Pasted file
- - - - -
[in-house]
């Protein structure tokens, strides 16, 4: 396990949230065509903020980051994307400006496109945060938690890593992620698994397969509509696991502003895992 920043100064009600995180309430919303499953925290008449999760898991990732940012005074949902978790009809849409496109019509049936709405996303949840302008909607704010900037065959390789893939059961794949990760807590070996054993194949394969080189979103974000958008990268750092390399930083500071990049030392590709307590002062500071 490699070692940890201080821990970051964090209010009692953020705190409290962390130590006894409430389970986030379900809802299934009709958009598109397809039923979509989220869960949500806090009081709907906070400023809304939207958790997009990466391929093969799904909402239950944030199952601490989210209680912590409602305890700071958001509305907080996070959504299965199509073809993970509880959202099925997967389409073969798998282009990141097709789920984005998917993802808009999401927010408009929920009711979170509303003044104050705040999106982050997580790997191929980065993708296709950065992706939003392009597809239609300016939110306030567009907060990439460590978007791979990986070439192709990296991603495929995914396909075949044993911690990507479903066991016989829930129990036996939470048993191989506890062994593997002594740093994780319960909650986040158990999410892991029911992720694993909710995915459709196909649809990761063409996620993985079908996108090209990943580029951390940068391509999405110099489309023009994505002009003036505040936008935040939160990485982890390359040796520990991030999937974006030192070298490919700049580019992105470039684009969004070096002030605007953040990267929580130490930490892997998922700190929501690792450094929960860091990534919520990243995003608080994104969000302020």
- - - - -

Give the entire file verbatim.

[in-house]
């Protein structure tokens, strides 16, 4: 396990949230065509903020980051994307400006496109945060938690890593992620698994397969509509696991502003895992 920043100064009600995180309430919303499953925290008449999760898991990732940012005074949902978790009809849409496109019509049936709405996303949840302008909607704010900037065959390789893939059961794949990760807590070996054993194949394969080189979103974000958008990268750092390399930083500071990049030392590709307590002062500071 490699070692940890201080821990970051964090209010009692953020705190409290962390130590006894409430389970986030379900809802299934009709958009598109397809039923979509989220869960949500806090009081709907906070400023809304939207958790997009990466391929093969799904909402239950944030199952601490989210209680912590409602305890700071958001509305907080996070959504299965199509073809993970509880959202099925997967389409073969798998282009990141097709789920984005998917993802808009999401927010408009929920009711979170509303003044104050705040999106982050997580790997191929980065993708296709950065992706939003392009597809239609300016939110306030567009907060990439460590978007791979990986070439192709990296991603495929995914396909075949044993911690990507479903066991016989829930129990036996939470048993191989506890062994593997002594740093994780319960909650986040158990999410892991029911992720694993909710995915459709196909649809990761063409996620993985079908996108090209990943580029951390940068391509999405110099489309023009994505002009003036505040936008935040939160990485982890390359040796520990991030999937974006030192070298490919700049580019992105470039684009969004070096002030605007953040990267929580130490930490892997998922700190929501690792450094929960860091990534919520990243995003608080994104969000302020």